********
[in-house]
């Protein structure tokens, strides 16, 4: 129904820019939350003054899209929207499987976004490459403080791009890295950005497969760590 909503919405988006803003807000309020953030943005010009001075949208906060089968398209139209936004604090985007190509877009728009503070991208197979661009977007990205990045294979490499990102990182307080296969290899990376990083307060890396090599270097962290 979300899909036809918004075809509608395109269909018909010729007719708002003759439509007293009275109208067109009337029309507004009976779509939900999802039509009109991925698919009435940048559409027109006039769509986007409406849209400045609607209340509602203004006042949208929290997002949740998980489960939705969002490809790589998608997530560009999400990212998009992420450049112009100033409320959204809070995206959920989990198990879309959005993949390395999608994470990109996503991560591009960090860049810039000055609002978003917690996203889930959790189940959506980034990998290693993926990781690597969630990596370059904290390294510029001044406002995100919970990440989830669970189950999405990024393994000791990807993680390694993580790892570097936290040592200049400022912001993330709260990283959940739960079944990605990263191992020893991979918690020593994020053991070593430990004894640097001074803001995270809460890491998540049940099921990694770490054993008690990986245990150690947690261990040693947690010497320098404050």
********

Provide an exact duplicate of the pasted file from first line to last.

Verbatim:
[in-house]
């Protein structure tokens, strides 16, 4: 129904820019939350003054899209929207499987976004490459403080791009890295950005497969760590 909503919405988006803003807000309020953030943005010009001075949208906060089968398209139209936004604090985007190509877009728009503070991208197979661009977007990205990045294979490499990102990182307080296969290899990376990083307060890396090599270097962290 979300899909036809918004075809509608395109269909018909010729007719708002003759439509007293009275109208067109009337029309507004009976779509939900999802039509009109991925698919009435940048559409027109006039769509986007409406849209400045609607209340509602203004006042949208929290997002949740998980489960939705969002490809790589998608997530560009999400990212998009992420450049112009100033409320959204809070995206959920989990198990879309959005993949390395999608994470990109996503991560591009960090860049810039000055609002978003917690996203889930959790189940959506980034990998290693993926990781690597969630990596370059904290390294510029001044406002995100919970990440989830669970189950999405990024393994000791990807993680390694993580790892570097936290040592200049400022912001993330709260990283959940739960079944990605990263191992020893991979918690020593994020053991070593430990004894640097001074803001995270809460890491998540049940099921990694770490054993008690990986245990150690947690261990040693947690010497320098404050």